This being Texas, most people use a pork shoulder for BBQ or carnitas tacos, but we decided to put an Italian twist on your basic pork shoulder. We adapted this recipe from the Ragu Cinghiale Bruschetta served at Siena restaurant here in Austin. While the restaurant prepares it with wild boar (a common ingredient in Tuscany and Texas actually), my butcher talked me into purchasing an 8 pound pork shoulder last weekend. So we decided to make a Tuscan ragu with the behemoth hunk of meat and now have plenty of leftovers packed securely in the freezer. I think the outcome tastes remarkably similar to the dish at Siena and it was worth the trouble to make. Because there was a little bit of trouble, and I'm here to share with you how we made it all work out.
I bought a pressure cooker last year and absolutely love how it can make a dish that usually takes hours in the oven in about an hour or less. So we thought, "why not make our ragu in the pressure cooker??" Great idea, but after an hour and a half, we were left with a greasy mess. After 15 minutes of draining fat carefully with a shallow spoon, picking out the fat bits and manicuring the meat, we put it back into a dutch oven with the rest of the bottle of wine and 2 tbs balsamic vinegar, added another clove of chopped garlic and placed it in the oven for another hour. It turned out beautifully!! This tastes great over pasta (I enjoyed mine over some gluten free fusilli), grilled bread, polenta, on pizza or wrapped and baked in pastry for "Italian" emapanadas. It's so versatile!
7-8 pound bone in Pork shoulder, trimmed of excess fat
1 bottle of Tuscan Sangiovese (we actually used a blend of sangiovese, merlot and cab)
1 28 oz can of peeled whole San Marzano tomatoes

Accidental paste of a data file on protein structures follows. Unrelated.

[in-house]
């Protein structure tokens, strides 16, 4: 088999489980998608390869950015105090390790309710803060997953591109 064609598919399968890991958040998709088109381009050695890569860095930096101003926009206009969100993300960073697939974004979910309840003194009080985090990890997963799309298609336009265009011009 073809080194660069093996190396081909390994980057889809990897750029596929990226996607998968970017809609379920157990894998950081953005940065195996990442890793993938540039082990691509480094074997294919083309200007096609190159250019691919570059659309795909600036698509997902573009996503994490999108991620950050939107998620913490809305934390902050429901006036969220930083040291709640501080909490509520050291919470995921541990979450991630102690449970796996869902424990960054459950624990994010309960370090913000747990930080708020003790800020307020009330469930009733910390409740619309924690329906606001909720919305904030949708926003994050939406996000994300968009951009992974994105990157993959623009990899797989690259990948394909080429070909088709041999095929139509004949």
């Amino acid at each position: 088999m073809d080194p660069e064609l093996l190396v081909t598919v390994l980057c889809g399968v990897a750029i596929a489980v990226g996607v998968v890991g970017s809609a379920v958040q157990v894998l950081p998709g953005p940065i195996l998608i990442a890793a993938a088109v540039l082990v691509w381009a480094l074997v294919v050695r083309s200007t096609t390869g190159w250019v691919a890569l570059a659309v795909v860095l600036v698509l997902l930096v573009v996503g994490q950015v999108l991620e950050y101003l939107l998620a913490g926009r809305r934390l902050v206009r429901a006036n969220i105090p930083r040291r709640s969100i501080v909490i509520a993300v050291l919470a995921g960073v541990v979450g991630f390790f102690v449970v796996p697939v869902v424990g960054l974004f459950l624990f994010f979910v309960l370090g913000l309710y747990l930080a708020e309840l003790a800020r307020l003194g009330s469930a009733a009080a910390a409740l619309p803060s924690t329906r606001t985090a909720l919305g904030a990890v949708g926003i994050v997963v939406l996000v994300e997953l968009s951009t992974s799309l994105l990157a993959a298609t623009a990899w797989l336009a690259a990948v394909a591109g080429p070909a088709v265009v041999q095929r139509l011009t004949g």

1 small jar of tomato paste
2 tbs aged balsamic vinegar
10 cloves of minced garlic
1 large carrot, cut into small dice
1 large white onion, diced
3 stalks of celery, diced
3 tbs dried oregano
3 tbs dried basil
2 tbs garlic powder
2 tbs onion powder
4 bay leaves
2 sprigs rosemary, chopped
1/4 cup Italian parsley, chopped
1 tbs sea salt or more to taste
In a large skillet with 1 tbs olive oil, we browned the roast on all sides until carmelized and golden brown, about 15 minutes total.
Meanwhile in my pressure cooker with the lid off, we made a "sofrito". This is the key to adding a depth of flavor to the base of the ragu and basically you just carmelize the onion, carrot and celery until soft in about a tablespoon of olive oil, about 15 minutes on medium heat.
Herbed up and just about ready to pressure cook
We added the pork to the pot, the herbs (only half the parsley- save the rest to stir in just before serving), garlic, half the wine bottle, tomatoes (not the paste) and the garlic. Covered it and cooked about 1.5 hours.
This Monte Antico wine was fabulous! Only cook with what you'd drink!
This is where things got messy. Pork shoulder is pretty fatty, so when I opened the lid, I was greeted with an oily mess. In my mind I had pictured myself opening the lid to find the ragu perfectly tender, not greasy and ready to serve. Don't discount using the pressure cooker if you are crushed for time, but realize it will still need to be doctored after. I was so annoyed that I didn't have time to take a picture, though I wish I had. A few choice words later and after skimming and manicuring the meat, I put it in a Dutch Oven, added the paste, about 2 tbs of balsamic vinegar, the rest of the wine. In hind sight, I think it's better to just cook the whole thing low and slow in just wine, sofrito and herbs until softened (about 3 hours), manicure it and then add the tomato sauce, paste and balsamic plus more wine, maybe even a bit more fresh garlic to add another layer of brightness, and simmer for about 6 hours in the oven at 200 degrees. NOTE: it tastes even better the next day so is a great pre-prep meal for a dinner party.
This recipe made about 8 cups total.
Here we served it on rustic bread cut 1 inche thick, drizzled with olive oil and grilled in a panini press.You need a thick slice to hold the juices and ragu.
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